Post-Grant

Overview

Michael Best’s Post-Grant Practice has the experience and resources necessary to successfully navigate clients through inter partes review (IPR), covered business method review (CBM), and post-grant review (PGR) proceedings. We have achieved successful outcomes for both petitioners and patent owners and have experience with other post-grant proceedings, including ex parte reexamination.

We understand there is no one-size-fits-all approach to post-grant proceedings – each client has unique challenges and business objectives. We have a dedicated team providing creative post-grant strategies, litigation prowess, and advanced knowledge in a range of complex technologies. Michael Best has obtained successful results on behalf of clients in a wide variety of industries including advanced manufacturing, appliances, auto parts, computer hardware and software, construction materials, agricultural technology, glass, industrial machinery, medical devices, recreational products, fitness equipment, and tobacco.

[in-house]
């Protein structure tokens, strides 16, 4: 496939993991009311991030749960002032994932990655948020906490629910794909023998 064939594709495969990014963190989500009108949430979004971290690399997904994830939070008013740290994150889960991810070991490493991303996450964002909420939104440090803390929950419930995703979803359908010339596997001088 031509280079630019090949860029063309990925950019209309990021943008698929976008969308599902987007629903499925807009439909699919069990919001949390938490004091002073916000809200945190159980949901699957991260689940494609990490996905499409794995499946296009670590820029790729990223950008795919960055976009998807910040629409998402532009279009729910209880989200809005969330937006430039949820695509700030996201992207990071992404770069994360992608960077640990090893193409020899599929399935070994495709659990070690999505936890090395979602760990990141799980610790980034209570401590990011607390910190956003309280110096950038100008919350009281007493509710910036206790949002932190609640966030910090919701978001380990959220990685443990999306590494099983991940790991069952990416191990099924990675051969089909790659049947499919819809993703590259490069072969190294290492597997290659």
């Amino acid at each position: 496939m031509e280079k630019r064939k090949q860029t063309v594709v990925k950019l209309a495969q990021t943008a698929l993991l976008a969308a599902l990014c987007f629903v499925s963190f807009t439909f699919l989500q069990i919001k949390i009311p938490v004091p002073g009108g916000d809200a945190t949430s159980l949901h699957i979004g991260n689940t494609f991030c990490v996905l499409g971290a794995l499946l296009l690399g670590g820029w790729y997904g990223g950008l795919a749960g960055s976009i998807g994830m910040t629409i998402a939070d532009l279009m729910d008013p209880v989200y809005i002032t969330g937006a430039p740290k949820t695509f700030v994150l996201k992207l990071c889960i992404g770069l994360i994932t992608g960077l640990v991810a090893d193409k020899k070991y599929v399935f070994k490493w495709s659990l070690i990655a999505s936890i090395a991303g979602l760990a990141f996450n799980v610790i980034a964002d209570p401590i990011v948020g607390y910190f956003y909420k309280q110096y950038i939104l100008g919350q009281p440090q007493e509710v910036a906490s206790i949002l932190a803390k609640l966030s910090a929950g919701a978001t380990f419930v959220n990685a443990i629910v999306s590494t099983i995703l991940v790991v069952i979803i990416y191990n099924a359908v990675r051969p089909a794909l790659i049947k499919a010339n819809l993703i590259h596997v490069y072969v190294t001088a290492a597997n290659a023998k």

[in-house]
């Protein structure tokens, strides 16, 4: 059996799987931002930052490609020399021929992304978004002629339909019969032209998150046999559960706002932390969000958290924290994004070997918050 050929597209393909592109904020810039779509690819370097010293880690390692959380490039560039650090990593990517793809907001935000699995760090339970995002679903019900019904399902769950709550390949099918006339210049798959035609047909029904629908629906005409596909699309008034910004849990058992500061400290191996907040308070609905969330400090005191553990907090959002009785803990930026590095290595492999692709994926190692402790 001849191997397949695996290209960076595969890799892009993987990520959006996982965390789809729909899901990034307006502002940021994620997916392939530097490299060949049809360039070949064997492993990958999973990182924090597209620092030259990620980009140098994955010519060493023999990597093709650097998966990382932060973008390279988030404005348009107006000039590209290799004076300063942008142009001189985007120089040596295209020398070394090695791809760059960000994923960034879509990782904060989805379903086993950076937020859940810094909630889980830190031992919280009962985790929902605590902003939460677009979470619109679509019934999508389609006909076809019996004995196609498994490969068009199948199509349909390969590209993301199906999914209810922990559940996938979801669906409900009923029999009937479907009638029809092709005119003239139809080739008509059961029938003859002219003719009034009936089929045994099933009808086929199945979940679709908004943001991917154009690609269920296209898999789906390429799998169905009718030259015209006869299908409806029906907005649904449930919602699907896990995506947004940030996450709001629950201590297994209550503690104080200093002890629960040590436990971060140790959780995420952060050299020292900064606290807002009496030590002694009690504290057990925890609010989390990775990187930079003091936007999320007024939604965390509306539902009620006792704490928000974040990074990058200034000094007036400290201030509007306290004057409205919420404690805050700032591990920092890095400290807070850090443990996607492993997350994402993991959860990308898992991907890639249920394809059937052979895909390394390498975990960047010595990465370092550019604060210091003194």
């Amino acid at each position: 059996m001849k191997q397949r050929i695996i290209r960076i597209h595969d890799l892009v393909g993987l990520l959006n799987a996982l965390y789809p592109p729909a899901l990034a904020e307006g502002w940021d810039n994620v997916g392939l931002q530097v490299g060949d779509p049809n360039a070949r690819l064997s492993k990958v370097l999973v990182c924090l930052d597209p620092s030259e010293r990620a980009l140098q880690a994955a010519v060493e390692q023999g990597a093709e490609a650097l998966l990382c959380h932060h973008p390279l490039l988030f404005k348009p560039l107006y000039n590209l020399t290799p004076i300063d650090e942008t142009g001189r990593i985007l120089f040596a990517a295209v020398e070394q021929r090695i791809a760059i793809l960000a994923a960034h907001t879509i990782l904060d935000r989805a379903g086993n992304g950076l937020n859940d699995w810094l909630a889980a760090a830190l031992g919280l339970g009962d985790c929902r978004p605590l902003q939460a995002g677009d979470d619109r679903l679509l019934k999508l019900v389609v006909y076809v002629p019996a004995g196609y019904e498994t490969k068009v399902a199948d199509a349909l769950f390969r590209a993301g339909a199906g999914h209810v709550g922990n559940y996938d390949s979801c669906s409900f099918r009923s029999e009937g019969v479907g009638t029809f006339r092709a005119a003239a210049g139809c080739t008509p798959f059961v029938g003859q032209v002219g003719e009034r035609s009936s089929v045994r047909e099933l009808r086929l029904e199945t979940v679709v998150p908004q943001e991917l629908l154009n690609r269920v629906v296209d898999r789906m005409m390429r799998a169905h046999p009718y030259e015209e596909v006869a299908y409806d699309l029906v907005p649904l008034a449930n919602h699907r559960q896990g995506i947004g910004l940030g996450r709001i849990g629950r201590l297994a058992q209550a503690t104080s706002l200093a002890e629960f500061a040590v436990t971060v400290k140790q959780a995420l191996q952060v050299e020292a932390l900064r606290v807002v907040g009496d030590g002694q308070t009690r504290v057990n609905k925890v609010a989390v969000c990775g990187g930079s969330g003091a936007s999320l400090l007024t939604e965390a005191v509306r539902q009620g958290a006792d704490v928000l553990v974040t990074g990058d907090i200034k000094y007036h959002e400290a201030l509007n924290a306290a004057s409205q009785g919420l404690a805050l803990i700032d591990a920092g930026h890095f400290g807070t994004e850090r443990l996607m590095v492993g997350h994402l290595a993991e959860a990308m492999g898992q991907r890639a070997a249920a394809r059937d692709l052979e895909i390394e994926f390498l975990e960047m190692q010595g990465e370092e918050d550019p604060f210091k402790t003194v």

Michael Best also has a robust Patent Prosecution practice; many on our team handle both prosecution of, and challenges to, patents and patent portfolios. Our attorneys leverage the experience and subject-matter expertise available through our cutting-edge Patent Engineer, Scientist, and Agent program. Through collaboration with these highly trained professionals, we are able to provide high-level, cost-effective services.

Our Post-Grant Practice is complemented by our well-established Enforcement, Clearance & Defense practice. With a dedicated team of first-chair patent litigators, we have the resources, experience, and technical expertise to handle both proceedings before the Patent Trial and Appeal Board and any concurrent district court litigation. We are comfortable in the patent office and in the district court providing clients seamless representation in both.

 

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Experience